Sandra just sat there and didn’t listen either. She was showing every sign of puppy love and, braless, this was accentuated twice in a way that did capture my attention. What Fritz meant will remain a mystery. Nipples are, most of the times, more fascinating than meanings. Her nipples pointed in the same direction of her gaze, which made me also look at Guido who, meanwhile, was greeting his hostess in the garden. She dismissed those paid to inform the peoples with a lordly gesture. Money she had abundantly, but no money could buy her the benefit of being a host making refined gestures. Guido kissed her hand. The flashing mob came to a final orgasm after which they were chased up the stairs and out of the house by those paid – hand on ear – by, little, Aurelia Bensone. A brief electric moment underlined the exclusivity now acutely felt by those selected by invite. Guido put one foot forward to gently almost-genuflect and kiss Aurelia’s hand until the flashes died out. Then he grinned and stood up, tall, opening his arms for her to jump in. Some isolated flashes were made in full retreat. Together they made a half turn, his rough coal-shovel hands unashamedly groping her thighs. Another flash. Another. From the house photographer, no doubt. A last one. Looks became serious again. Back to business as usual. Feet on the ground. Over to the order of the night.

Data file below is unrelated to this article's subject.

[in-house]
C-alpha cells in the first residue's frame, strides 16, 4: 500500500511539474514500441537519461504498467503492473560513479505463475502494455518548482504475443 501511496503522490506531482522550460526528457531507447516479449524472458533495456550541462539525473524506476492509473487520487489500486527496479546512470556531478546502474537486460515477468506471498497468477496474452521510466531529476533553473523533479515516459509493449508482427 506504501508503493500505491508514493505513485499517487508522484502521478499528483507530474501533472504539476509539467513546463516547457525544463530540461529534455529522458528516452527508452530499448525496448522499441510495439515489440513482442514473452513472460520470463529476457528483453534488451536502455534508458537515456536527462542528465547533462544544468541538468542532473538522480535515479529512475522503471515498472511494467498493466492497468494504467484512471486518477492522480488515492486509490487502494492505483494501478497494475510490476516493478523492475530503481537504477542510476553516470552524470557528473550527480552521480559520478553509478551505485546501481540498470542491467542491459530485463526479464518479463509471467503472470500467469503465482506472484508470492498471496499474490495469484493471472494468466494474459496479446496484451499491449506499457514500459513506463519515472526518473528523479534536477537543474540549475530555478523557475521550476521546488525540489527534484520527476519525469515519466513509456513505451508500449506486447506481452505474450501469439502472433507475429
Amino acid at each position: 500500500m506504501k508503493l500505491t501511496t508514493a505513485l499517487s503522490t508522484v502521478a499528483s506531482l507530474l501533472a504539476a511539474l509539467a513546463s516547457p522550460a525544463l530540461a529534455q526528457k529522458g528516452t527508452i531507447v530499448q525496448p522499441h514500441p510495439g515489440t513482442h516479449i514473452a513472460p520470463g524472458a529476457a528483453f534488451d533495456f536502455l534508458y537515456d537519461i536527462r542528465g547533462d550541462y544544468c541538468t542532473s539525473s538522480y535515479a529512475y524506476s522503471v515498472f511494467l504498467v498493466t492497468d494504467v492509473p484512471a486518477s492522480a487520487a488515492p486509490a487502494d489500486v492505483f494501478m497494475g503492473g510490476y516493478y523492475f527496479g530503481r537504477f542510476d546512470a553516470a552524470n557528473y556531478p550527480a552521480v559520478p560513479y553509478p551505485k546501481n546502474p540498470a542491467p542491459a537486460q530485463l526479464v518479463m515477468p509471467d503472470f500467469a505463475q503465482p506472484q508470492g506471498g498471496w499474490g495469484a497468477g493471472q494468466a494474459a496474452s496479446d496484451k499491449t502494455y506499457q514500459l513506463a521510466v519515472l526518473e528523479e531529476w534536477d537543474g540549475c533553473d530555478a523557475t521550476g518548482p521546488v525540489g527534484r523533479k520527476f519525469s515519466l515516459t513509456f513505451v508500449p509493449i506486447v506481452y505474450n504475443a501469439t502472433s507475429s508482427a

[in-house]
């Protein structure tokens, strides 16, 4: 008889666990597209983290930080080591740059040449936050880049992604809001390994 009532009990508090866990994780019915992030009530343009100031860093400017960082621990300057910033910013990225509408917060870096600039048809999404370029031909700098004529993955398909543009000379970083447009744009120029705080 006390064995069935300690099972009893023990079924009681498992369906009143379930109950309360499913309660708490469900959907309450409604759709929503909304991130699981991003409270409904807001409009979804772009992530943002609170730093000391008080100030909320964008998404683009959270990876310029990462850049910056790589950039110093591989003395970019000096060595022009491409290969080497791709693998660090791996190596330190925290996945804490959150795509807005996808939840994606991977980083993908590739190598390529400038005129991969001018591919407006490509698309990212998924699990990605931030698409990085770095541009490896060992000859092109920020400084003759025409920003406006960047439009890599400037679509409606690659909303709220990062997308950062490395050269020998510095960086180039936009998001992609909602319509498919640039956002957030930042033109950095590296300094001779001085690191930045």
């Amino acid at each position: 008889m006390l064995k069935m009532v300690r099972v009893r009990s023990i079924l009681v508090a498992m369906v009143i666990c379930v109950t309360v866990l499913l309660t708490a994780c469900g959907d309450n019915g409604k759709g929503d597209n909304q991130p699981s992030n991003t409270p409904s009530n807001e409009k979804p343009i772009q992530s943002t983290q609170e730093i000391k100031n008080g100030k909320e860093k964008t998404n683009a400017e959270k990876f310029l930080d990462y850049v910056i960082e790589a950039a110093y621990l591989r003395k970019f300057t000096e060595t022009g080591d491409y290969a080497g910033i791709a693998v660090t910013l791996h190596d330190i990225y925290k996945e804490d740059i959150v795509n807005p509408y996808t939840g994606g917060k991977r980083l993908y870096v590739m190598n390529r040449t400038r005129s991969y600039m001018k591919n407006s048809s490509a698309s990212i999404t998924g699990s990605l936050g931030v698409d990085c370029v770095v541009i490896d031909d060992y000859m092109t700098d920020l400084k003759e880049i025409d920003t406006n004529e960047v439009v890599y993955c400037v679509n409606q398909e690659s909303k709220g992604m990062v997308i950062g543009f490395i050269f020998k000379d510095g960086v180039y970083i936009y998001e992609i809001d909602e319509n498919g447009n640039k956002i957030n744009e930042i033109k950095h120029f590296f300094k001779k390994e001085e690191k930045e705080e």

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May 27, 2016 Posted by | boredom | Comments Off on 40.1.1: Pavel reporting

40.1.0: Pavel’s report

The sun was setting. It was still hot. ‘Why are we here?’, I asked myself – feeling out of place. The party was of the garden variety. Chaotic, it left us swimming, but not as fish. This was not our biotope; not hers, not mine, not anymore. Nothing here was organic – everyone was forced in their place.
Agnes and I were still a ‘we’ then. She was the answer to my question.